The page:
Robin and the 7 Hoods was the third in the trilogy of films starring various combinations of the Rat Pack, with the first two being Ocean's 11 (1960) and 4 for Texas (1963). In my opinion Ocean's 11 is by far the best, Robin and the 7 Hoods next, with 4 for Texas stinking up the rear in a distant third.
Peter Lawford isn't in either of the follow-ups to Ocean's 11. Sinatra was a vengeful guy, and felt Lawford had crossed him in a situation* with President John F. Kennedy (a pally of Sinatra's who he would call "Chickie Baby", to his face). And, the JFK debacle wasn't the first strike against Lawford, as far as Sinatra was concerned. His "punishment" was essentially banishment from Sinatra's world, and as Dean Martin said, "It's Frank's world, and we're just living in it." While that may not have been true, I think Lawford (Sinatra called him Brother-in-Lawford) believed it. Sinatra did in fact remove Lawford from both Robin and the 7 Hoods and 4 for Texas, never took his calls or saw him again.
*Brother-in-law Robert Kennedy's objections to Sinatra's alleged Mafia connections (specifically associating with Sam Giancana) led to Kennedy staying at Bing Crosby's place instead of Sinatra's when Kennedy made a visit to the West Coast. Sinatra had completely redone his Palm Springs place for Kennedy, who he was expecting as a guest. He even had a helipad built to specification for the President's helicopter.
The theme song is an instrumental version of "My Kind of Town", by Sammy Cahn and James Van Heusen. This is a musical in the "traditional" sense.
With the addition of Nelson Riddle doing the conducting and arranging, it truly was a Sinatra production.
Peter Falk has a part as the antagonist, Guy Gisborne. At the beginning of the film, Chicago's crime boss, "Big Jim", has been murdered. Sinatra's character, Robbo, is suspicious of Gisborne, who has taken over for the dead crime boss. Robbo and his hoods pay Gisborne a visit.
Sinatra looks great, at 48-years-old. His commitment to maintaining his natural tan pays off on film and stage, because he rarely needed any makeup. There's something undeniably "weighty" about his first appearance in the film. It's probably the first day of filming in which Sinatra was actually present and on set. The actors look a little bit frightened, or maybe on edge (particularly in the second one above, top row). Ol' Blue Eyes had that kind of effect on people. I always have a moment of thinking "It's Frank Sinatra!" anytime I see him in something. You can imagine what it might have been like for movie goers back in 1964.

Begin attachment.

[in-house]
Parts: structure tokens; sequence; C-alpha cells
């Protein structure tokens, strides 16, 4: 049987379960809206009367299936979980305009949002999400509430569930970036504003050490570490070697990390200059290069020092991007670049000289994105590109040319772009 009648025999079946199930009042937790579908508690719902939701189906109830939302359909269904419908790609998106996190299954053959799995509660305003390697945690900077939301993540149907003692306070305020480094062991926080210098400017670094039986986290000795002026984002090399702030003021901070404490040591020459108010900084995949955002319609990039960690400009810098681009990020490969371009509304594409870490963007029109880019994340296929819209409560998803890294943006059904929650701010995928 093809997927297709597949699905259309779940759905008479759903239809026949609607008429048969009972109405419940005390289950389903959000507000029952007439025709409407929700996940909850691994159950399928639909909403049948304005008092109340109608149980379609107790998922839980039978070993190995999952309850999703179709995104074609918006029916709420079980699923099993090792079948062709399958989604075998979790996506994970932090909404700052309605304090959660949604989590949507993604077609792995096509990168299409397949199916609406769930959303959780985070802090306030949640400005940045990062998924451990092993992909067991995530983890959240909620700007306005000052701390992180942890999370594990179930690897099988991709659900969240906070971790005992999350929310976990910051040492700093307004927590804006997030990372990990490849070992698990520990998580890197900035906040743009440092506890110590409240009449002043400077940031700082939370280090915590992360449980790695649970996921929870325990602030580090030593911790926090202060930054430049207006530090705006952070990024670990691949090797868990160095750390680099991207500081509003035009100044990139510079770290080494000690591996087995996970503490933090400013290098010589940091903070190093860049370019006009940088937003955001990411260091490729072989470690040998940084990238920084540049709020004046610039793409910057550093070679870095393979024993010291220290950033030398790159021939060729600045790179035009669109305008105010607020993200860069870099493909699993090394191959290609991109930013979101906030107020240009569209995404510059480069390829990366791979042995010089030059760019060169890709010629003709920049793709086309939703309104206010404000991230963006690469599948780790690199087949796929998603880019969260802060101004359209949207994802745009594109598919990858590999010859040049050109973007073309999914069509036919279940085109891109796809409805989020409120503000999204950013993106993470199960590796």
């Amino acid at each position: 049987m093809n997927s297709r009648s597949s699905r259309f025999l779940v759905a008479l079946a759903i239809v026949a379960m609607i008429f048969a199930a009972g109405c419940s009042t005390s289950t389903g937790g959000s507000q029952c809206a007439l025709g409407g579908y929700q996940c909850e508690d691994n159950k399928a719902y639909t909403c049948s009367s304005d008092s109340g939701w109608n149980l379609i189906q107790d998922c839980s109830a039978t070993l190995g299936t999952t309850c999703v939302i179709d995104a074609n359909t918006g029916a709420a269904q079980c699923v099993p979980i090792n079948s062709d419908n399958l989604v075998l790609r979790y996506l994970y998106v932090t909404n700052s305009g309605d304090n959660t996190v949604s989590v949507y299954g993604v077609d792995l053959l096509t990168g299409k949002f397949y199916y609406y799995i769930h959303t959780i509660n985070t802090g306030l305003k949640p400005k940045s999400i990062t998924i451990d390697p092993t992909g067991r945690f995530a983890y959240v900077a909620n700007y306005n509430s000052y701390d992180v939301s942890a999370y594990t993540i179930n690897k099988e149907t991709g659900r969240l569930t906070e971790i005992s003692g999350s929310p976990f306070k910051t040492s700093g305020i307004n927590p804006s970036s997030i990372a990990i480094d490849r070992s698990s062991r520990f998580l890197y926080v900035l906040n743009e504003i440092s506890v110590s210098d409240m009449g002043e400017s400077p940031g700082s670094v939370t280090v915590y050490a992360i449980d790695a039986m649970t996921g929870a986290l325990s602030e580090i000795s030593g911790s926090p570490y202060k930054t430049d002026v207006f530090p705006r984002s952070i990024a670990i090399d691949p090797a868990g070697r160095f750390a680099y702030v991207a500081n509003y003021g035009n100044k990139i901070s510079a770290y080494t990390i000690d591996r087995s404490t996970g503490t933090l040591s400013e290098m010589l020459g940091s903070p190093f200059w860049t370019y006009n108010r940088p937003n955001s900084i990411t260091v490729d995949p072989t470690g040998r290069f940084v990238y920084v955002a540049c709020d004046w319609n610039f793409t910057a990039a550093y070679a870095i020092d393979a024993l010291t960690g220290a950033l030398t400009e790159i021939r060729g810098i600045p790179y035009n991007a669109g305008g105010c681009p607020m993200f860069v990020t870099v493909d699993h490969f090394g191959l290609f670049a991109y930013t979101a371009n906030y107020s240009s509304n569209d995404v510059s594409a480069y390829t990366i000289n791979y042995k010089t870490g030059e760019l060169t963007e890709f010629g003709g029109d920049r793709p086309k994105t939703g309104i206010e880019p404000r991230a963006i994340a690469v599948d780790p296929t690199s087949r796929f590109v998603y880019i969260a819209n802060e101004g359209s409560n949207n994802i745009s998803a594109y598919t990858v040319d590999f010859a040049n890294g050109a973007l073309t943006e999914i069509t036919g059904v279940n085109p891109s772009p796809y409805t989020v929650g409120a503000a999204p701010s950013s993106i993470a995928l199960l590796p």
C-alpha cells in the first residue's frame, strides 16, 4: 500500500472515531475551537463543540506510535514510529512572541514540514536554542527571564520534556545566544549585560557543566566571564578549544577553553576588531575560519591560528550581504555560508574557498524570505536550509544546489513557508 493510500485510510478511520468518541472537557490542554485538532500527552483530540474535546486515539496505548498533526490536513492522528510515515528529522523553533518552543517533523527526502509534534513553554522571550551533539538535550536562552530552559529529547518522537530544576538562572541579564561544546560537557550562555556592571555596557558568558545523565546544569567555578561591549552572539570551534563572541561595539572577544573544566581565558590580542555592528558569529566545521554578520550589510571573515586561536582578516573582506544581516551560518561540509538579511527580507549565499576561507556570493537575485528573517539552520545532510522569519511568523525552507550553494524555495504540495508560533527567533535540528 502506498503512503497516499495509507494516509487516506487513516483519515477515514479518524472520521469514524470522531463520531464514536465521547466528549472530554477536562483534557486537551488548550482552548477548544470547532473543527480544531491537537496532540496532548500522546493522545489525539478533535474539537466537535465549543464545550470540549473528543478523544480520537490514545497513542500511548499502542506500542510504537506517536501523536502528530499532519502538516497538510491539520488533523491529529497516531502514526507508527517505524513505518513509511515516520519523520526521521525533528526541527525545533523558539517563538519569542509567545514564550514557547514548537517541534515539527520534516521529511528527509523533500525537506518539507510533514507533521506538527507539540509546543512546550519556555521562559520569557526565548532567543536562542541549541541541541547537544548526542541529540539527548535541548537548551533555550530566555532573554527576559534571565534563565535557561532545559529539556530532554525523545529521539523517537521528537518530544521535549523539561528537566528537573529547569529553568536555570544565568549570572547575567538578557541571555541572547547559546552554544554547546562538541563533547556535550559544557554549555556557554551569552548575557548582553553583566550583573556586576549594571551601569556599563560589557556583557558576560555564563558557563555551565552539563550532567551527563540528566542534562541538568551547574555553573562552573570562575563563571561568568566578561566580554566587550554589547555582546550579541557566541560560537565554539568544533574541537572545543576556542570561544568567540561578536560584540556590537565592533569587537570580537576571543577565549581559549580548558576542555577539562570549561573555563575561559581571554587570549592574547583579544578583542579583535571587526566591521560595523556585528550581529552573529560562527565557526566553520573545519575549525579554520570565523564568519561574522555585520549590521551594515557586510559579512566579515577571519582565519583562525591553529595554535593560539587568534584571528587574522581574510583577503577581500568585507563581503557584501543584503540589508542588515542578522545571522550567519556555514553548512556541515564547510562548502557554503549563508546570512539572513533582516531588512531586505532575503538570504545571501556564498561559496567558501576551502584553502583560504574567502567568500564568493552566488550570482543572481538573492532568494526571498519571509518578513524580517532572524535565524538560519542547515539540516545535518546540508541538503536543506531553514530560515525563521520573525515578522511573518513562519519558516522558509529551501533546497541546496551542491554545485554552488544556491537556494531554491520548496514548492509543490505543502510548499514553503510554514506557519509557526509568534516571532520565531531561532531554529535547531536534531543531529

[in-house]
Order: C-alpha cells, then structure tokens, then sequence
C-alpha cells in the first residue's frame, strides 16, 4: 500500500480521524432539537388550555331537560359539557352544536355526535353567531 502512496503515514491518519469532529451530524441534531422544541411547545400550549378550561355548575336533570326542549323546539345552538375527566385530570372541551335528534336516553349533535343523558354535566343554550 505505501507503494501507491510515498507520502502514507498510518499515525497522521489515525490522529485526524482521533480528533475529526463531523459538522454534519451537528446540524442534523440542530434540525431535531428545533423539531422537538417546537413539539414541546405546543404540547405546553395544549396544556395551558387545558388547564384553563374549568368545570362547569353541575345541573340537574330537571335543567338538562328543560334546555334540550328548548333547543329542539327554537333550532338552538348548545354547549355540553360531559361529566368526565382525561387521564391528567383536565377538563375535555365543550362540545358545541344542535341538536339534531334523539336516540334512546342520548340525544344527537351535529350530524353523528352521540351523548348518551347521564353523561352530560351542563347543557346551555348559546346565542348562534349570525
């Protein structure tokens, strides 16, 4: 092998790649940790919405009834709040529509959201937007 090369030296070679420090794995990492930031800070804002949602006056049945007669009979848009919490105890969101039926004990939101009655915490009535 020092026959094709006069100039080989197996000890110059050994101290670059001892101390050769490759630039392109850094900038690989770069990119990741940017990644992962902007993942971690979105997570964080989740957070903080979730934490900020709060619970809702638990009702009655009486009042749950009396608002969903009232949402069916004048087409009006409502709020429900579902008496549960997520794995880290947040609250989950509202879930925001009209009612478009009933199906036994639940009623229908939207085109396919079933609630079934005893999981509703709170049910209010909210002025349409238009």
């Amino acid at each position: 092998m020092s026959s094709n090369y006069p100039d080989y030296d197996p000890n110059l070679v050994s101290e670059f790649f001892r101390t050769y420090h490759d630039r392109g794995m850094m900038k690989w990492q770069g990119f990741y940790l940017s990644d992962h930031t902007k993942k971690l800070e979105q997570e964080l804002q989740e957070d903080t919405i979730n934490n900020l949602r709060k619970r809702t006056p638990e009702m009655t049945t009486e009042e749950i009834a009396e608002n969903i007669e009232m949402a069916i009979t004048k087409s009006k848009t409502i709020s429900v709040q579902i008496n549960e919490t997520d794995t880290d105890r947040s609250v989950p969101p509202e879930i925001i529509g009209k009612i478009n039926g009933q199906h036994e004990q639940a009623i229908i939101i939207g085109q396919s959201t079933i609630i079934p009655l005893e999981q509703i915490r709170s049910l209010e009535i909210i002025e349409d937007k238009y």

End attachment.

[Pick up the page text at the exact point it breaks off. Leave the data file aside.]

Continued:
Sammy Davis, Jr. (as Will) and Peter Falk being together in the same film must be a record for the most glass eyes (being used as intended) in a scene at one time.
"Who killed Big Jim?"
Gisborne eludes the question, talking, instead, of how he wants to unite all the "organizations", and be the first leader of the new "union", its George Washington.
Robbo tells him to: "Stay out of the Northside (Robbo's turf). You come over there like George Washington, I send you back like Abe Lincoln."
In hindsight of what will occur during the filming on November 22, 1963, that's a fairly tasteless line in the script.
The burial of Big Jim:
This scene was filmed in an actual cemetery, on November 22, 1963. They heard the news via a car radio. Sinatra insisted the production continue.
It does make you wonder what Sinatra was thinking during scenes like this:
Later, Little John (Dean Martin) shows up at Robbo's club, looking for "the boss".
Little John chalks his finger while asking a cocktail waitress where the boss is. Note Martin's tan. He, like Sinatra, was a dedicated sun worshiper, for the very same reason (avoidance of makeup on stage or movie set)
Little John and Robbo meet. They play pool, and Little John wins $30,000.
Little John earns Robbo's respect with the pool victory, and Robbo invites him to his room to talk business.
And here is how you know these guys could actually act, because Frank, as Robbo, asks Dean, as Little John, with a straight face: "Are you a drinking man?"
Martin answers in a hushed, nearly reverential tone:
Robbo offers Little John a place in his gang. He also tells Little John of his concerns that Guy Gisborne (Peter Falk) might try to take over the Northside (Robbo's turf).
Little John explains: "When your opponent is sitting there...
...holding all of the aces...
...there's only one thing left to do...
...kick over the table."
Basically, Little John proposes that they hit Gisborne, and take over the organization before Gisborne has a chance to hit Robbo,
It's sort of a variation of the Bush Administration's pre-emptive strike policy.
We'll see how it works out in part two. Hopefully better than it did for Bush in Iraq.